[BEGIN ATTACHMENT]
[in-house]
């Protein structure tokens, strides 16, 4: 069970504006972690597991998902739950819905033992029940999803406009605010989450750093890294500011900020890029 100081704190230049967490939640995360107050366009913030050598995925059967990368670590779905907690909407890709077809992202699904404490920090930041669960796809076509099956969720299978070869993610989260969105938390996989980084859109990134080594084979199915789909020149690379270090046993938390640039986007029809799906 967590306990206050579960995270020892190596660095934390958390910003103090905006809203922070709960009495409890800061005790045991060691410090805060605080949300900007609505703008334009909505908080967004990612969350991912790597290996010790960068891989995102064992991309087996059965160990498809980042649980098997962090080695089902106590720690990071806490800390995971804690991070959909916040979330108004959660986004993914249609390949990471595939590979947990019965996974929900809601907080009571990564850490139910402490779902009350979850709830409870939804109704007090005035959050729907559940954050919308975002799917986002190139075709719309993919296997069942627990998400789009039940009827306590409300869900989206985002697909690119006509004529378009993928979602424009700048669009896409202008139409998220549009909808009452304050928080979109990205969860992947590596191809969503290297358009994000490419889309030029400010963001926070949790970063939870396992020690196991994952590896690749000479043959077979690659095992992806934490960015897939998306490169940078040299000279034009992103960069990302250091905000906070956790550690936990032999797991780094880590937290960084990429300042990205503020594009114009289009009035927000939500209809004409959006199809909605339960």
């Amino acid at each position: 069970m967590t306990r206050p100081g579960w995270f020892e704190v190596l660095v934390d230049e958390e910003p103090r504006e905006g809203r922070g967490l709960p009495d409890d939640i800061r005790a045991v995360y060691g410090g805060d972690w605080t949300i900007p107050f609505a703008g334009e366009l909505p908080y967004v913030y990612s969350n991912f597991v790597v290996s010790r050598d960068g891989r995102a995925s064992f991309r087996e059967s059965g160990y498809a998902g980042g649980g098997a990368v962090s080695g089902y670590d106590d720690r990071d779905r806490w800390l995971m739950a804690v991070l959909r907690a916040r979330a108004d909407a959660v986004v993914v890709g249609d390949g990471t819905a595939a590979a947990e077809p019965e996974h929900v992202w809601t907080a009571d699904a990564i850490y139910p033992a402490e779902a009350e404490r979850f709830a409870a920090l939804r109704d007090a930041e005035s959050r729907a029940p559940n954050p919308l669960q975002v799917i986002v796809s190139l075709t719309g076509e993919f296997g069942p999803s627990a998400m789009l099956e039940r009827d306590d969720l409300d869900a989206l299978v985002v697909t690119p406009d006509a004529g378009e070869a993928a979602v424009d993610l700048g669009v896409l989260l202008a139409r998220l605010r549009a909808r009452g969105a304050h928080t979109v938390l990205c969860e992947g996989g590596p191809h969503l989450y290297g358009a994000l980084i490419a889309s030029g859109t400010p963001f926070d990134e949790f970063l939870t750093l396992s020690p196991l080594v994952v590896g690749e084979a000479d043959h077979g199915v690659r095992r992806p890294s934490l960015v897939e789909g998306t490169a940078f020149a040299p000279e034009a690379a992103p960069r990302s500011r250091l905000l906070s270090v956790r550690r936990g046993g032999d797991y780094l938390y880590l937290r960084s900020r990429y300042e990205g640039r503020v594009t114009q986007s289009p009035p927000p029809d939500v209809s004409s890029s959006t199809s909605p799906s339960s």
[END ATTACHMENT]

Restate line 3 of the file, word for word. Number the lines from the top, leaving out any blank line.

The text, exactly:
């Amino acid at each position: 069970m967590t306990r206050p100081g579960w995270f020892e704190v190596l660095v934390d230049e958390e910003p103090r504006e905006g809203r922070g967490l709960p009495d409890d939640i800061r005790a045991v995360y060691g410090g805060d972690w605080t949300i900007p107050f609505a703008g334009e366009l909505p908080y967004v913030y990612s969350n991912f597991v790597v290996s010790r050598d960068g891989r995102a995925s064992f991309r087996e059967s059965g160990y498809a998902g980042g649980g098997a990368v962090s080695g089902y670590d106590d720690r990071d779905r806490w800390l995971m739950a804690v991070l959909r907690a916040r979330a108004d909407a959660v986004v993914v890709g249609d390949g990471t819905a595939a590979a947990e077809p019965e996974h929900v992202w809601t907080a009571d699904a990564i850490y139910p033992a402490e779902a009350e404490r979850f709830a409870a920090l939804r109704d007090a930041e005035s959050r729907a029940p559940n954050p919308l669960q975002v799917i986002v796809s190139l075709t719309g076509e993919f296997g069942p999803s627990a998400m789009l099956e039940r009827d306590d969720l409300d869900a989206l299978v985002v697909t690119p406009d006509a004529g378009e070869a993928a979602v424009d993610l700048g669009v896409l989260l202008a139409r998220l605010r549009a909808r009452g969105a304050h928080t979109v938390l990205c969860e992947g996989g590596p191809h969503l989450y290297g358009a994000l980084i490419a889309s030029g859109t400010p963001f926070d990134e949790f970063l939870t750093l396992s020690p196991l080594v994952v590896g690749e084979a000479d043959h077979g199915v690659r095992r992806p890294s934490l960015v897939e789909g998306t490169a940078f020149a040299p000279e034009a690379a992103p960069r990302s500011r250091l905000l906070s270090v956790r550690r936990g046993g032999d797991y780094l938390y880590l937290r960084s900020r990429y300042e990205g640039r503020v594009t114009q986007s289009p009035p927000p029809d939500v209809s004409s890029s959006t199809s909605p799906s339960s």